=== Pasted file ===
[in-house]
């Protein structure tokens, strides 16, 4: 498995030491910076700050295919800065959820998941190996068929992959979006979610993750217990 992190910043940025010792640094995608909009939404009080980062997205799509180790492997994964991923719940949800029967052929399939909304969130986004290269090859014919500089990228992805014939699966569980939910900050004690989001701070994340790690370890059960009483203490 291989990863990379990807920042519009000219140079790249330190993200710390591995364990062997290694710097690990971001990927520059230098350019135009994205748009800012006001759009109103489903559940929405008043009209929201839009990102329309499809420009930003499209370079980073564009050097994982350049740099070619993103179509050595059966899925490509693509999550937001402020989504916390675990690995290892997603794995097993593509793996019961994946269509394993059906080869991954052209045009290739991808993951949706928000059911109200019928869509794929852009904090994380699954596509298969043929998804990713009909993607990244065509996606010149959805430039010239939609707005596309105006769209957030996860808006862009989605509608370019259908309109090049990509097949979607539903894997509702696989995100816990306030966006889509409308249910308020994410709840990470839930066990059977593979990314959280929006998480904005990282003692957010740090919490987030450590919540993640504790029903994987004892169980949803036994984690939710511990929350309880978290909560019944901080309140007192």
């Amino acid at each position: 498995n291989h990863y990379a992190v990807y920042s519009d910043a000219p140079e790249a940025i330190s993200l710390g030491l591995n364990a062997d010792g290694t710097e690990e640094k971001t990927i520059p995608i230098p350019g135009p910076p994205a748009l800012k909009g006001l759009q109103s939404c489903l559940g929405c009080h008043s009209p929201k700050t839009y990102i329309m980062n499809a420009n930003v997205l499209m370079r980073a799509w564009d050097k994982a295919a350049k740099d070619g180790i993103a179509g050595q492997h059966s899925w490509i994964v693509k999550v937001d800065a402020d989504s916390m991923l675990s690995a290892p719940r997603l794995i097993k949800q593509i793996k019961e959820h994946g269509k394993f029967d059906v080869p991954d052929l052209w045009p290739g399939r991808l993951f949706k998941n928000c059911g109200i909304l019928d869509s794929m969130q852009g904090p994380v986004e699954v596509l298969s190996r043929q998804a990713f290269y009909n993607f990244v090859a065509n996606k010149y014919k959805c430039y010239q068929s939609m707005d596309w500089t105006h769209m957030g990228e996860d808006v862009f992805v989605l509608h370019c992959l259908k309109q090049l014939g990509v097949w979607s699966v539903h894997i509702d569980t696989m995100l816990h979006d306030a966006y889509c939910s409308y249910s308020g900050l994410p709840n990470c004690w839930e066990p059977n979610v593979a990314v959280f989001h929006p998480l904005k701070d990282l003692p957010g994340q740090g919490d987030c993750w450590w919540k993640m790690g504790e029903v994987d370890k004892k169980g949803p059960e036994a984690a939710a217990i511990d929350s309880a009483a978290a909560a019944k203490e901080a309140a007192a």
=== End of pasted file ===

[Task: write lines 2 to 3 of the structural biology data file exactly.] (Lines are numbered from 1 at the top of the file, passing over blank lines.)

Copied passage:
């Protein structure tokens, strides 16, 4: 498995030491910076700050295919800065959820998941190996068929992959979006979610993750217990 992190910043940025010792640094995608909009939404009080980062997205799509180790492997994964991923719940949800029967052929399939909304969130986004290269090859014919500089990228992805014939699966569980939910900050004690989001701070994340790690370890059960009483203490 291989990863990379990807920042519009000219140079790249330190993200710390591995364990062997290694710097690990971001990927520059230098350019135009994205748009800012006001759009109103489903559940929405008043009209929201839009990102329309499809420009930003499209370079980073564009050097994982350049740099070619993103179509050595059966899925490509693509999550937001402020989504916390675990690995290892997603794995097993593509793996019961994946269509394993059906080869991954052209045009290739991808993951949706928000059911109200019928869509794929852009904090994380699954596509298969043929998804990713009909993607990244065509996606010149959805430039010239939609707005596309105006769209957030996860808006862009989605509608370019259908309109090049990509097949979607539903894997509702696989995100816990306030966006889509409308249910308020994410709840990470839930066990059977593979990314959280929006998480904005990282003692957010740090919490987030450590919540993640504790029903994987004892169980949803036994984690939710511990929350309880978290909560019944901080309140007192």
């Amino acid at each position: 498995n291989h990863y990379a992190v990807y920042s519009d910043a000219p140079e790249a940025i330190s993200l710390g030491l591995n364990a062997d010792g290694t710097e690990e640094k971001t990927i520059p995608i230098p350019g135009p910076p994205a748009l800012k909009g006001l759009q109103s939404c489903l559940g929405c009080h008043s009209p929201k700050t839009y990102i329309m980062n499809a420009n930003v997205l499209m370079r980073a799509w564009d050097k994982a295919a350049k740099d070619g180790i993103a179509g050595q492997h059966s899925w490509i994964v693509k999550v937001d800065a402020d989504s916390m991923l675990s690995a290892p719940r997603l794995i097993k949800q593509i793996k019961e959820h994946g269509k394993f029967d059906v080869p991954d052929l052209w045009p290739g399939r991808l993951f949706k998941n928000c059911g109200i909304l019928d869509s794929m969130q852009g904090p994380v986004e699954v596509l298969s190996r043929q998804a990713f290269y009909n993607f990244v090859a065509n996606k010149y014919k959805c430039y010239q068929s939609m707005d596309w500089t105006h769209m957030g990228e996860d808006v862009f992805v989605l509608h370019c992959l259908k309109q090049l014939g990509v097949w979607s699966v539903h894997i509702d569980t696989m995100l816990h979006d306030a966006y889509c939910s409308y249910s308020g900050l994410p709840n990470c004690w839930e066990p059977n979610v593979a990314v959280f989001h929006p998480l904005k701070d990282l003692p957010g994340q740090g919490d987030c993750w450590w919540k993640m790690g504790e029903v994987d370890k004892k169980g949803p059960e036994a984690a939710a217990i511990d929350s309880a009483a978290a909560a019944k203490e901080a309140a007192a």